Territory Stories

Debates Day 3 - Thursday 21 October 1993



Debates Day 3 - Thursday 21 October 1993

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Parliamentary Record 21


Debates for 6th Assembly 1990 - 1994; ParliamentNT; Parliamentary Record; 6th Assembly 1990 - 1994




Made available by the Legislative Assembly of the Northern Territory





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Legislative Assembly of the Northern Territory

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Attribution International 4.0 (CC BY 4.0)

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Legislative Assembly of the Northern Territory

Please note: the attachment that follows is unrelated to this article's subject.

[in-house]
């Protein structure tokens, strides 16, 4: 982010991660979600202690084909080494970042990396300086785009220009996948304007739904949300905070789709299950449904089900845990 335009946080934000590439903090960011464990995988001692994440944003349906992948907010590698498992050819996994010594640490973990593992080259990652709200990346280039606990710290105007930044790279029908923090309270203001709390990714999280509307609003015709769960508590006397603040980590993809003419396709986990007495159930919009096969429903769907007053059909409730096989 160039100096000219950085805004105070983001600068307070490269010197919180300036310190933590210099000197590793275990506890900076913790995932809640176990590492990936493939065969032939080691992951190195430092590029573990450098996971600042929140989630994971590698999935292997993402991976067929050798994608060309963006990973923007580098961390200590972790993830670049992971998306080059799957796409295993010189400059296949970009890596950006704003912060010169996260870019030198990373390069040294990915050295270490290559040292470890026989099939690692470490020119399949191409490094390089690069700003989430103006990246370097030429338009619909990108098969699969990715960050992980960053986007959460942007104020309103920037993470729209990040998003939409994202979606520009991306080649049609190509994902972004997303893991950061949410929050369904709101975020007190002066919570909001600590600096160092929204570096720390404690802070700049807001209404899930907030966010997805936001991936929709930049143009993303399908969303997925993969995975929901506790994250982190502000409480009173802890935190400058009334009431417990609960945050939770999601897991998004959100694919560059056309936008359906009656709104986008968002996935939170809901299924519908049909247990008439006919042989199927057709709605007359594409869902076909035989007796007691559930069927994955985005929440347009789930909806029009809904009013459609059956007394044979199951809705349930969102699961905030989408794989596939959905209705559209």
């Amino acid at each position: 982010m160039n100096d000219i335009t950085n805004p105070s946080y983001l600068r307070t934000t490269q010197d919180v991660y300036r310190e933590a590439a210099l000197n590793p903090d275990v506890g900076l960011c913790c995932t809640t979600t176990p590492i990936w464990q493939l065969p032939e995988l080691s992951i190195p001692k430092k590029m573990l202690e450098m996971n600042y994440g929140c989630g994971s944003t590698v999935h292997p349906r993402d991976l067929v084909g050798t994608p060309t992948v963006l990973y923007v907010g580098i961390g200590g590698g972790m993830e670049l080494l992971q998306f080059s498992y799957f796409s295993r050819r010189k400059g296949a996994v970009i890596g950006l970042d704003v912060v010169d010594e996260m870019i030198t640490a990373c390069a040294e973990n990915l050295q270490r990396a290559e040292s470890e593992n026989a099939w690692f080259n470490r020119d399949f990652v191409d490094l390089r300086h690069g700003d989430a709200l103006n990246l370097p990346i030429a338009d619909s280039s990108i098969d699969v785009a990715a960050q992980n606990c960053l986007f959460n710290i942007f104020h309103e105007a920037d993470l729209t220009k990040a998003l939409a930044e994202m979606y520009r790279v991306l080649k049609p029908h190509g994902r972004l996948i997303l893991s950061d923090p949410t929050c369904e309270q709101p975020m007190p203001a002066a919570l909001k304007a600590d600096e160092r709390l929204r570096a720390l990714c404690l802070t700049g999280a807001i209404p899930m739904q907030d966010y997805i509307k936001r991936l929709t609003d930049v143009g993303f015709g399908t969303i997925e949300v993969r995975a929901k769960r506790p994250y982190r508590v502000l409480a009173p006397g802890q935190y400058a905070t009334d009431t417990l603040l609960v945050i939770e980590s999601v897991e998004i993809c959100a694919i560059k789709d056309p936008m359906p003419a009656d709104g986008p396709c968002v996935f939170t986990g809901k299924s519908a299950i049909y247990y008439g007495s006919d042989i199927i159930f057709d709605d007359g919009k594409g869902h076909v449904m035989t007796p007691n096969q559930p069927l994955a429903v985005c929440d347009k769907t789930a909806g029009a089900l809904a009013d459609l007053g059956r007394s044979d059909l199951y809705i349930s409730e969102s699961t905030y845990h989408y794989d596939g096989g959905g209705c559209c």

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DEBATES - Thursday 21 October 1993 Obviously, the Attorney-General is not aware of the following facts: (a) there was no court process; and (b) I have retracted the apology. Prior to this, I had never heard of the retraction or withdrawal of any apology. Perhaps that is the new way of doing things: stand in front of a mirror and retract apologies. That is the trouble with this member, Mr Speaker. He loves to take the high moral ground. He uses this House continually to spread innuendo, to blacken people's names, to smear people and to accuse people of things that they have not done. It is my opinion that the member for MacDonnell is a classic example of a 'king hit' merchant. I believe that his actions are part of the reason why some people refer to the parliaments of Australia as 'coward's c a s t l e s . At least he apologised to me for a short time. It was a definite admission that he was wrong. That was not the case with the Attorney-General. He and his wife Maureen have suffered enormously from his false accusations in this House. Both of them are good, honest people, but nothing deterred the member for MacDonnell from his smear campaign. What is more, he has never apologised to them. But how can anyone trust this person? Even when he does apologise, he retracts his apologies at will and does not even advise the person he apologised to that the apology has been withdrawn. The saga does not end there. Some 7i months after the first reference in the House, on Wednesday 13 October, he said during debate on the Appropriation Bill: 'Mr Chairman, I have a specific question to that answer. The Attorney-General will recall that the now disgraced former Minister for Lands and Housing gave what he purported to be advice from the Department of Lands and Housing in respect of a false affidavit that he had sworn'. He went on after some interjections: 'The point of order, Mr Chairman, is that the subject matter of the affidavits sworn and their truth or falsehood are in fact under investigation currently. I am prepared to qualify that'. At least, he started to get to the point that he had lodged a complaint. Mr Speaker, I am a little tired of the member for MacDonnell making these false accusations continually. I wrote to the Commissioner of Police inquiring as to my position and whether I would be interviewed on any case or matter that had been brought to his attention. He replied in this vein: In regard to your inquiry about the report on Channel 8 N e w s , I am advised Mr Bell MLA has made a complaint against you alleging you swore a false affidavit. The matter has been examined by a senior member of the Criminal Investigation Branch and he is of the opinion that no offence has been committed. In view of the nature of the allegation, however, the matter has been forwarded to the Director of Public Prosecutions for advice before a final decision is made. Should the opinion of the Director of Public Prosecutions indicate a prima facie case may have been committed, you will obviously be given an opportunity to provide information before the file is completed. Should, however, the opinion of the Director of Public Prosecutions confirm that of police, it will not be necessary to take the matter any further. Once an opinion has been obtained, you will be notified of the outcome. On 15 October, I wrote to the Director of Public Prosecutions seeking some clarification. He replied on 20 October in the following terms: 10 265